NSA advises on how to secure wireless devices in public (Image Credit: Compare Fibre on Unsplash)The US National Security Agency (NSA) has warned of the risks to wireless devices when used in public. It is more than the usual “beware of public hotspots” warning. It calls out all wireless connections, including Bluetooth, Wi-Fi and Near-Field Communications (NFC). The latter is something that most users won’t realise is a risk. Importantly, it also makes it clear that this warning is not just about laptops. It also includes tables, mobiles and wearables.

In its press release, it writes: “NSA lists malicious techniques used to target each technology and provides specific recommendations, such as avoiding public Wi-Fi and instead using a personal or corporate mobile hotspot with strong authentication and encryption. If users must connect to public Wi-Fi, they should take necessary precautions, such as using a personal or corporate-provided virtual private network (VPN) to encrypt the traffic.”

The details of what to do are contained in a short 8-page blog. It contains four tables giving Do’s and Don’ts for wireless devices, Wi-Fi, Bluetooth and NFC.

What is in the NSA guidance?

As might be expected, the three key pieces of advice are to patch regularly, use endpoint protection software and use MFA (multi-factor authentication). What is less expected is the advice to reboot devices after using untrusted public Wi-Fi.

There is specific advice for laptops users. The challenge is that this advice is only likely to be of interest to technical users. Enabling firewalls should be a given but asking users to check the inbound and outbound connections that applications use is not a given. It requires that organisations make it easy and do this for the users.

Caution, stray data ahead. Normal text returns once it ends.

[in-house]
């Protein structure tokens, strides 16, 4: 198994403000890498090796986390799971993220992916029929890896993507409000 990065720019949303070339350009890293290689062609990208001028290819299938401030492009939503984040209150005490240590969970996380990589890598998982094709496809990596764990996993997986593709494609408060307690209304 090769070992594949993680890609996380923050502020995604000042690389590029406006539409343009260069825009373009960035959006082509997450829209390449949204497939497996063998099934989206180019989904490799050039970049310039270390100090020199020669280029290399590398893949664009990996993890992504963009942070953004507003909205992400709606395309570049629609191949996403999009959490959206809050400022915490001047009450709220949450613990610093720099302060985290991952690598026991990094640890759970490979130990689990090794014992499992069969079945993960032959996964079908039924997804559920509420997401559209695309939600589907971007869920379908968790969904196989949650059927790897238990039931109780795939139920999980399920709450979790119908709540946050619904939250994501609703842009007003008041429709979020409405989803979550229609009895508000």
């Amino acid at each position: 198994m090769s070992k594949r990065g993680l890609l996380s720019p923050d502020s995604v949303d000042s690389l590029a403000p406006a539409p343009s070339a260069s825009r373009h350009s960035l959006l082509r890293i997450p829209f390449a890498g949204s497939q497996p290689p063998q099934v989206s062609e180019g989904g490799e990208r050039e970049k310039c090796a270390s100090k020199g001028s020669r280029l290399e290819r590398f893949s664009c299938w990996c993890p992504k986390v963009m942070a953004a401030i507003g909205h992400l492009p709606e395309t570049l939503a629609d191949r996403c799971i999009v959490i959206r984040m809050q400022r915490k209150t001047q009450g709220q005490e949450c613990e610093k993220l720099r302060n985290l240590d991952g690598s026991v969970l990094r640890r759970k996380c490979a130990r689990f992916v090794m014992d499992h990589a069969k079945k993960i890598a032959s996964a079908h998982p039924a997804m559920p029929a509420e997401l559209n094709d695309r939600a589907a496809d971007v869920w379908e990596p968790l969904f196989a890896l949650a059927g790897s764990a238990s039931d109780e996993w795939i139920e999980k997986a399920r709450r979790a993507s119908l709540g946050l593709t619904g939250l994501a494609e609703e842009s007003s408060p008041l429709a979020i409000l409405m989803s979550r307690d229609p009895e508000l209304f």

The same is true for the Windows laptop specific advice. Users are not going to play around with their network settings without advice from corporate IT. In many cases, these will be locked down. It puts the onus on IT network teams to push changes. However, for smaller organisations without an IT department, this will be left to users, making it less likely to happen.

For specific wireless connections the advice, while sensible, is also less likely to be followed. Telling people to disable Wi-Fi, Bluetooth and NFC when not in use is unlikely to happen. Most users will not listen to this advice and will see the additional steps to turn on/off as an issue.

Some of the Don’t advice will also be ignored by users. Access to public Wi-Fi is something people actively hunt out. This is not just to use social media or check web pages. It is often about online shopping or connecting to pick up email and even do work. As such, many will ignore the warnings around public Wi-Fi.

Enterprise Times: What does this mean?

The NSA has issued solid guidance on the Do’s and Don’ts or wireless connectivity in public places. The question is, how many people and organisations will follow it? It contains not just technical settings but warnings about behaviour. For large organisations, most of this can be managed by pushing policy and configuration updates to computers. For smaller organisations, this will be down to individuals and how much it will be followed is questionable.


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